By Sydney Mucha, Communications Intern
Tahoe National Forest is home to one of California’s most complex and diverse ecosystems. The forest encompasses snow-capped mountains, winding rivers and densely packed tree stands, enough to make anyone stand in awe of the area’s beauty. The forest is especially known for its massive stands of sugar pine, which is the largest species of pine in the world. The species dots the picturesque landscape in the high elevations of the park and can grow more than 200 feet tall and six feet in diameter!
Yet, this serene landscape and the glorious sugar pine has been tarnished by two fires: the 2013 American Fire and the 2014 Hirschdale Fire, which destroyed 27,400 and 84 acres (respectively?) and much of the forest ecosystem. And to make matters worse, the sugar pine and white pine species have been decimated by blister rust since the early-2000s!
The Sugar Pine Foundation saw these fires as a chance to restore the forest and the beloved sugar pine. To carry out their restoration efforts, the Foundation’s staff climb blister rust-resistant trees and use the cones that they collect to germinate seedlings for their plantings so the new trees will also be immune to the non-native invasive fungus.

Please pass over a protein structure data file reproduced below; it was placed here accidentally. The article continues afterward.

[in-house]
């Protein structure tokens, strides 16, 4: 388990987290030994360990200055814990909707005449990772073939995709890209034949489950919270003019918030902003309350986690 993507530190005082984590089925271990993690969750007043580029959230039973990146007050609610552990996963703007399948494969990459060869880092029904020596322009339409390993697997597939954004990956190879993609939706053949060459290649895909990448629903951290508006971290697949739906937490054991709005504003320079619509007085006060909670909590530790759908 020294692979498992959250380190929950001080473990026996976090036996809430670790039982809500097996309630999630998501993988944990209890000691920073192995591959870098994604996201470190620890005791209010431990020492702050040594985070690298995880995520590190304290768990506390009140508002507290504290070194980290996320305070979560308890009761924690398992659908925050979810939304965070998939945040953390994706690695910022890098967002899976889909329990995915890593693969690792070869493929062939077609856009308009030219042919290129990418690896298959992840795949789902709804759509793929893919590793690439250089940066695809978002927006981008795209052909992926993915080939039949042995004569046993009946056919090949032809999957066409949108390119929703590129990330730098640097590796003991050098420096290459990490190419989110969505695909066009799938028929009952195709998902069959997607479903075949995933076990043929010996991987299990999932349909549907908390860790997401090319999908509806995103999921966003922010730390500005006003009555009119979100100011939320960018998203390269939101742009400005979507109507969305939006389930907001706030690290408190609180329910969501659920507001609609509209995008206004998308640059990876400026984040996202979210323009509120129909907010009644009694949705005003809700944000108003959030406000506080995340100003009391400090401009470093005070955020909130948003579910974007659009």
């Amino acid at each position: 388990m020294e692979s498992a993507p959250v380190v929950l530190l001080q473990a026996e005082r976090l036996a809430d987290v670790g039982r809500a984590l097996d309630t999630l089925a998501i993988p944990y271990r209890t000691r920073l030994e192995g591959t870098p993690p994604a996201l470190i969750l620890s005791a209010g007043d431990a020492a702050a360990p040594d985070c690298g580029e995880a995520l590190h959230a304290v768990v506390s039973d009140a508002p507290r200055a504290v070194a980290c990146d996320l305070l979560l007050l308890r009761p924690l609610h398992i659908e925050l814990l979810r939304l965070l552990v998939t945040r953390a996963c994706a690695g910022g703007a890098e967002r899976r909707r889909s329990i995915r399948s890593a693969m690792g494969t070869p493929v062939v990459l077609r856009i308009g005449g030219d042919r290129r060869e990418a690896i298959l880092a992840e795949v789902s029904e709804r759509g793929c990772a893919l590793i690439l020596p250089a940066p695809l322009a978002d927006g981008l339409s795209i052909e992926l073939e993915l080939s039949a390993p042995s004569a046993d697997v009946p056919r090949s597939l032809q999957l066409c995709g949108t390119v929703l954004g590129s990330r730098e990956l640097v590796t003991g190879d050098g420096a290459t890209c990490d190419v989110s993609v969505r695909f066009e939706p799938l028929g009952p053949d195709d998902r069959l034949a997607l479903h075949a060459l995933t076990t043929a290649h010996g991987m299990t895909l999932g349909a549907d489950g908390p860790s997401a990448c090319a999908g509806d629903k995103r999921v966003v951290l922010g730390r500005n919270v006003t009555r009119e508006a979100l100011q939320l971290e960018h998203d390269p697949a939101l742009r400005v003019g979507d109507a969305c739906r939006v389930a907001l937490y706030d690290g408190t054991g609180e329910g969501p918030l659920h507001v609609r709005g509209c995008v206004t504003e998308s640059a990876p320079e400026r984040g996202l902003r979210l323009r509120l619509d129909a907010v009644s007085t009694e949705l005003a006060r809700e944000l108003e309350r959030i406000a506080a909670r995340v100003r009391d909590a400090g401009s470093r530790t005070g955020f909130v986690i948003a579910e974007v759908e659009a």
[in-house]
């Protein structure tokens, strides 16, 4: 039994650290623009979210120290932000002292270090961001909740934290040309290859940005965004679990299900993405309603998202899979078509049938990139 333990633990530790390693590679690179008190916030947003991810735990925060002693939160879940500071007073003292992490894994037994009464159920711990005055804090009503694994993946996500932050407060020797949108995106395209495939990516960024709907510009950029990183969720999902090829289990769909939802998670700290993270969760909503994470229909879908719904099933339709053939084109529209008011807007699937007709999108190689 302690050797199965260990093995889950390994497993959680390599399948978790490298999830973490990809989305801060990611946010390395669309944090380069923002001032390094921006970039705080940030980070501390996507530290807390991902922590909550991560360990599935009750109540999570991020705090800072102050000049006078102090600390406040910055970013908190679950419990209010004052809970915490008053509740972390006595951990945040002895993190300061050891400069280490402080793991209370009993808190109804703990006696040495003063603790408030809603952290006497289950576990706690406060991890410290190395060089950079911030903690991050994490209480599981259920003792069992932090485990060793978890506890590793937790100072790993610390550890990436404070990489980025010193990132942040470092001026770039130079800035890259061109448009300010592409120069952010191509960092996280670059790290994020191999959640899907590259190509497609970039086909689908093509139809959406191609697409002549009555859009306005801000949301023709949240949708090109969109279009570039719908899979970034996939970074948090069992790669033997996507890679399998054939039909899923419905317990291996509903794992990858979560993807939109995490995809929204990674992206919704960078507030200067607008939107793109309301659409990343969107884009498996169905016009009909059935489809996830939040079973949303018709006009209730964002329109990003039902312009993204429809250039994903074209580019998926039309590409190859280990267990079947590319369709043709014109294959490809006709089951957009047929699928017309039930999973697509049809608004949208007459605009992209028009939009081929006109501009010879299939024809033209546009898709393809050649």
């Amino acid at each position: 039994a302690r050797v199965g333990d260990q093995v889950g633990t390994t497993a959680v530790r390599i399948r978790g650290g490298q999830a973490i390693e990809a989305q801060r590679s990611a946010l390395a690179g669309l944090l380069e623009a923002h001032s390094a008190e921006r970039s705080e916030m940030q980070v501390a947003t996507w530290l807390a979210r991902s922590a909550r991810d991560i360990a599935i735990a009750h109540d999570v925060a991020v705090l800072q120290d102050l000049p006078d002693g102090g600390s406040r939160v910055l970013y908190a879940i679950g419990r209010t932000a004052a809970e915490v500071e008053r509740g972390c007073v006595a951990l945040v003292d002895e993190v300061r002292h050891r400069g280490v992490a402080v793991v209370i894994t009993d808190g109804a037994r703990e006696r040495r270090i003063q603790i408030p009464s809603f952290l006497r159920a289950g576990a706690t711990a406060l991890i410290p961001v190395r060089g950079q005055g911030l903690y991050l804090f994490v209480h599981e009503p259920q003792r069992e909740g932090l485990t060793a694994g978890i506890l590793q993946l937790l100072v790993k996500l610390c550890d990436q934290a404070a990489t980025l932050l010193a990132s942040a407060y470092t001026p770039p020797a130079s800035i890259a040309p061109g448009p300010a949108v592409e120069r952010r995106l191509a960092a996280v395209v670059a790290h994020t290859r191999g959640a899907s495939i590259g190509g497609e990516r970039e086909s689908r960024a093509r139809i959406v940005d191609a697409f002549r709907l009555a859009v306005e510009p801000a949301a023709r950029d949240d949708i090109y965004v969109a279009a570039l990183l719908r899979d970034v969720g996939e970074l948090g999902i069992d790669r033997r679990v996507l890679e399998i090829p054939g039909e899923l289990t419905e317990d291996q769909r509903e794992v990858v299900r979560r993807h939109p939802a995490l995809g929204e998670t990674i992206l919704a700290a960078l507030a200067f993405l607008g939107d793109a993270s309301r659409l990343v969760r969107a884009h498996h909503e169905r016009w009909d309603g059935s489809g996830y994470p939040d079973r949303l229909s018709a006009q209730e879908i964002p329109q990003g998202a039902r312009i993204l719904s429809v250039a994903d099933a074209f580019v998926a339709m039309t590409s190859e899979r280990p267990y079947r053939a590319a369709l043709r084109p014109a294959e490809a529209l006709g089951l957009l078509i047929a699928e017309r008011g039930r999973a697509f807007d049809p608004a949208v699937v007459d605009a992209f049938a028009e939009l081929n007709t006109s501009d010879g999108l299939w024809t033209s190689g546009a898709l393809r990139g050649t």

“The wind started to blow all of a sudden, and the next thing I know I am hugging the tree to stay upright,” said Maria Mircheva of the Sugar Pine Foundation about this fall’s cone collection “It was one of the most terrifying and exciting experiences I have had.”
For Maria and other members of the Foundation, these collections, while dangerous, are the most fun and do the most good for future trees.
And now, thanks to a partnership between American Forests and the Sugar Pine Foundation, the cones collected from the fall are being germinated at this moment for a spring planting. The two groups plan to plant 7,000 sugar pine over 152 acres — encompassing the 91 acres destroyed by the fires and 61 acres on California’s Northstar Resort for added conservation efforts. More than 400 volunteers from various school groups and community organizations from the greater Tahoe area will help plant the trees.
Most importantly, these new seedlings will help bring diversity back to the forest, which already has large stands of Jeffery pines and white firs. Biodiverse forest ecosystems can tolerate environmental stressors such as disease and drought. Additionally, these trees will help protect the region’s watershed, provide habitat to a variety of wildlife, decrease future fire risk and restore the beauty and recreational benefits of the forest.